Perhaps the most famous of all on-screen stars is Jumbo Jr., the little elephant cruelly nicknamed Dumbo by his mean peers because of his huge ears and naïvely friendly disposition. He has been separated from his mother by the circus keepers, and his only friend is Timothy, the mouse. Jumbo Jr. learns to use his “disability” to his advantage, using his ears to fly and earning respect and fame with his “flying elephant” performance. This was one of Disney’s shortest films, at just over an hour long (64 mins). It was released in 1941, and was based on the children’s book written by Helen Aberson. The book, however, consisted of only 8 drawings and very little written content, so how Walt Disney came across the story remains a mystery. Nevertheless, it became one of the greatest children’s classics, and remains a popular choice and reference point even today. Bill Tytla was the animation artist for the film, and his work continues to be considered some of the most classic American animation to date.
Nelly the Elephant was also made famous through the children’s song of the same name. This song tells of the escape of Nelly from the travelling circus en route to Bombay after she hears the trumpeting calls from the head of her herd. Interestingly, the beat of this song is used to demonstrate the cardiopulmonary resuscitation (CPR) rhythm. The number of compressions per breaths should be 30:2. By the time the song has been sung twice, with one compression per bar, the CPR administrator will have given exactly 30 compressions by the final “trump”.
Ruby was an Asian or Indian elephant famous for her art. She lived in the Phoenix Zoo and was born in approximately 1973. She was sent to the zoo when she was only a year old. Ruby’s talent was discovered when she was seen scratching shapes into the sand with a stick. Once handed a brush and paints, her career began. One of her paintings sold for $100,000. Sadly, Ruby was put to sleep after a problematic pregnancy in 1998.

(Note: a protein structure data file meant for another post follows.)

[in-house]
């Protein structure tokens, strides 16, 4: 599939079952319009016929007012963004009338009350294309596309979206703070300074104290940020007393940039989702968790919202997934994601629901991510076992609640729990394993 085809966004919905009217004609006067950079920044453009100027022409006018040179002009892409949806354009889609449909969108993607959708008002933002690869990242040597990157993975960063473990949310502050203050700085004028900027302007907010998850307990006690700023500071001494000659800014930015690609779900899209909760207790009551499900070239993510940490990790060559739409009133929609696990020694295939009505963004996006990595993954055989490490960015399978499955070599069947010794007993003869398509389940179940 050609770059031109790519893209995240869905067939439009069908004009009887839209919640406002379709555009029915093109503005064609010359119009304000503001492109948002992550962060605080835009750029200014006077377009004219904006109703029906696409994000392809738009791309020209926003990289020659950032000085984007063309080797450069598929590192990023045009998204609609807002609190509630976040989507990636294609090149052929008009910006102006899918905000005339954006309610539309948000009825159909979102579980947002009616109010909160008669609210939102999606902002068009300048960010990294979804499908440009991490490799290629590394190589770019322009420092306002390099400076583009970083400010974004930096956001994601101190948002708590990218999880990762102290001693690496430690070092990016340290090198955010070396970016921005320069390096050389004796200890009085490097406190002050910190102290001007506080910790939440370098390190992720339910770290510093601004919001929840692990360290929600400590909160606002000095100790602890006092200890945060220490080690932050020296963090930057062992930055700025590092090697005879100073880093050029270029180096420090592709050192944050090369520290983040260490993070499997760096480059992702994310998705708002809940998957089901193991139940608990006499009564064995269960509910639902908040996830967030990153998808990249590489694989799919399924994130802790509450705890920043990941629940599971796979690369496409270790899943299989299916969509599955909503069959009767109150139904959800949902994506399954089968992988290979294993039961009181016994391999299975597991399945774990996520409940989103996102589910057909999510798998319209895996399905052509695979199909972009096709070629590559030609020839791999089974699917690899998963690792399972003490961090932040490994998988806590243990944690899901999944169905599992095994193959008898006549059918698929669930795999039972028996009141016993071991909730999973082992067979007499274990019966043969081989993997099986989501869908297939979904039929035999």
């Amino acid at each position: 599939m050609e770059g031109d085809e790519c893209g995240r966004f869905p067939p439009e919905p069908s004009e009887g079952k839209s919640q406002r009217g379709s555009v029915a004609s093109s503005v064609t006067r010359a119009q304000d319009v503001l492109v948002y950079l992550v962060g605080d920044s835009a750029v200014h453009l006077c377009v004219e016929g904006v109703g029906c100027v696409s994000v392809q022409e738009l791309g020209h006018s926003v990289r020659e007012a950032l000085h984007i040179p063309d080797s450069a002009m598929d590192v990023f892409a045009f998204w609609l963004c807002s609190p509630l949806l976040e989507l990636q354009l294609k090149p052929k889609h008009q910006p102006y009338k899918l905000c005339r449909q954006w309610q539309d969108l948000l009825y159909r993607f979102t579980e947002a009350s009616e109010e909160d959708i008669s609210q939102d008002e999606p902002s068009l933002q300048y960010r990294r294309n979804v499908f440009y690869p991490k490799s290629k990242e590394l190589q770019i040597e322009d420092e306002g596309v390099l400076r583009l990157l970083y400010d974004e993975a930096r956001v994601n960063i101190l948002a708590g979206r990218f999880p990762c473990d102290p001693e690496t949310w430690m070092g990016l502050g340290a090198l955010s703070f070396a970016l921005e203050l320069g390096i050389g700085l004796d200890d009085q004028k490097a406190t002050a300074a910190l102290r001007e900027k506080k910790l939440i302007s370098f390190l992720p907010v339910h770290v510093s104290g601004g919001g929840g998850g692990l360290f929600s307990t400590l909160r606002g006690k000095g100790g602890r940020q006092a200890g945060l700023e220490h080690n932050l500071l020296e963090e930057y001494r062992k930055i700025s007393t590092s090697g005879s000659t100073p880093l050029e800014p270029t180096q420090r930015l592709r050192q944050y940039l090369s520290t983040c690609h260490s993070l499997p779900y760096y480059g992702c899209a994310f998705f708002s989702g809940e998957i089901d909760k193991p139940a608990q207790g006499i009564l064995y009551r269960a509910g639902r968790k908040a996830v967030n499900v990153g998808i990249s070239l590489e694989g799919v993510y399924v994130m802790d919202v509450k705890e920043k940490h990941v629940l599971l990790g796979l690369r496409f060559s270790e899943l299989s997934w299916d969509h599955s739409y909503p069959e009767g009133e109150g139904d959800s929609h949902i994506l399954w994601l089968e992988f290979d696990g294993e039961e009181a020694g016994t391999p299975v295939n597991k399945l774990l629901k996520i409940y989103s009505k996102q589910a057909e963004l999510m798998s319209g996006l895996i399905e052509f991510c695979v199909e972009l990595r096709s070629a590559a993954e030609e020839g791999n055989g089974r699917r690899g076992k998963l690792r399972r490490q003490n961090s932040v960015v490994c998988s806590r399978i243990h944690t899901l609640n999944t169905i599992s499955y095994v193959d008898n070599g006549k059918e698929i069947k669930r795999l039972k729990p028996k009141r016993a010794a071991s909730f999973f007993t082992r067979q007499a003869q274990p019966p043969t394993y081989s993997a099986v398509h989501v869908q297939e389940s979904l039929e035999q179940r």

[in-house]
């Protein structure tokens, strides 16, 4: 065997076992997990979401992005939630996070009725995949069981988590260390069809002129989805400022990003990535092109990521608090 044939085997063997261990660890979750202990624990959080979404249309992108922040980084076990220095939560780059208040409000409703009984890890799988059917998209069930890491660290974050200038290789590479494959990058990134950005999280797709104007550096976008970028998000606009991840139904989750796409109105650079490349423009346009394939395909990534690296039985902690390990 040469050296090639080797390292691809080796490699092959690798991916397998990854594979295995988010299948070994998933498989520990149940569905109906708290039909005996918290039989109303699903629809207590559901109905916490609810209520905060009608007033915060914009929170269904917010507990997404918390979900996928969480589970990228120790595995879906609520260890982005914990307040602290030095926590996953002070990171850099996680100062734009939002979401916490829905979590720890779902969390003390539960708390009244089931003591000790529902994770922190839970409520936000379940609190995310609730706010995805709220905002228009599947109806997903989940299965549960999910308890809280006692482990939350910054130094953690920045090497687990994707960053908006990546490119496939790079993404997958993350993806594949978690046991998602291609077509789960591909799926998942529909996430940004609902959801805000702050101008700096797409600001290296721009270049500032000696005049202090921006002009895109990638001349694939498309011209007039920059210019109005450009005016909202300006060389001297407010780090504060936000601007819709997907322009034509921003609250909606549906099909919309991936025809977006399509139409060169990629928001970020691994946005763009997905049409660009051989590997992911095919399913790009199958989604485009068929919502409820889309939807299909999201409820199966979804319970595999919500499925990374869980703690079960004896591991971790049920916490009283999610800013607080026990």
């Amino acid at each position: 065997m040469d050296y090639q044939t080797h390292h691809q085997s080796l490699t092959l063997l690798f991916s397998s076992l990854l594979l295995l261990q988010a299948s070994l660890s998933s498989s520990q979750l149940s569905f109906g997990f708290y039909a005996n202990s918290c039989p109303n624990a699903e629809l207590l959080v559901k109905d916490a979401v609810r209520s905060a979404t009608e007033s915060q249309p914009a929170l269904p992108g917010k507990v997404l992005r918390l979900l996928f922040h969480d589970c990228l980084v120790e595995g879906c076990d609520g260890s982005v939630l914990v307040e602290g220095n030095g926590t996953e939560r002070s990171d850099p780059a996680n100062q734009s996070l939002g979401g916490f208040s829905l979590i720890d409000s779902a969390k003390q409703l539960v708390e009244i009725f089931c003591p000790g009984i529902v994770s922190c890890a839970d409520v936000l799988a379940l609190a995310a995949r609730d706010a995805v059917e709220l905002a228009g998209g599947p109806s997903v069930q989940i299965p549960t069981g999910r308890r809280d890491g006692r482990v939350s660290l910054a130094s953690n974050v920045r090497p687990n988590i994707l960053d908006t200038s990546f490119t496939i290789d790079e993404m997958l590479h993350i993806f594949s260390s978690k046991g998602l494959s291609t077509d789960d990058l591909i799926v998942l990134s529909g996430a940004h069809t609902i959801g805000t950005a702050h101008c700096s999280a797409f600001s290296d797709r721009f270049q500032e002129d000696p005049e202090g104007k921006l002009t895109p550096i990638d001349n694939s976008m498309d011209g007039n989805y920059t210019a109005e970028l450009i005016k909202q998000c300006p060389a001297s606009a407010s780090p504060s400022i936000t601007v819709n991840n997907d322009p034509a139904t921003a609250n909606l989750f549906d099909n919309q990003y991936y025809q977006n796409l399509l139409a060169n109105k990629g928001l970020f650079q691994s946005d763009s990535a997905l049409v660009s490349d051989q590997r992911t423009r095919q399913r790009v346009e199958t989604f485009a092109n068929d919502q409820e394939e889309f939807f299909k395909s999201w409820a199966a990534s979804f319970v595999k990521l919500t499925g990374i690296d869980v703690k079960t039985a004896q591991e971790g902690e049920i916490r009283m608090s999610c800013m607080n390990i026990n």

Batyr, also an Asian elephant, was said to have the ability to mimic human speech precisely. Although he descended from wild Indian elephants, he was born and lived his entire life (1969 – 1993) in the Karaganda Zoo in Kazakhstan, without ever seeing another elephant. Employees of the zoo noticed that he mimicked their speech, and this became a major drawcard for visitors from all over the world. His vocabulary included what sounded like “water”, as well as several comments of chastisement to himself, amusing onlookers. Dr. A. N. Pogrebnoj-Aleksandroff studied Batyr and his unique abilities. One of his comments on the phenomenon was, “Batyr, on the level of natural blares, said the words…by manipulating a trunk. Having put the trunk in a mouth, pressing a tip of the trunk by the bottom of jaw and manipulating of tongue, said words. Besides, being in a corner of the cage (quite often at the nights) with the hanging down and weakened his trunk the elephant said words very silently — that sound is comparable with a sound of ultrasonic devices against mosquitoes…During pronouncing of words, only the tip of the trunk of the elephant has been clamped inside and Batyr made insignificant movements by a finger-shaped shoot on the trunk tip” (sic).
It is no secret that elephants are intriguing, alluring and ultimately captivating. However, when we consider the unique abilities and attractions of some of the better known ones, we come to appreciate their value both within the global fauna as well as in our cultural enrichment.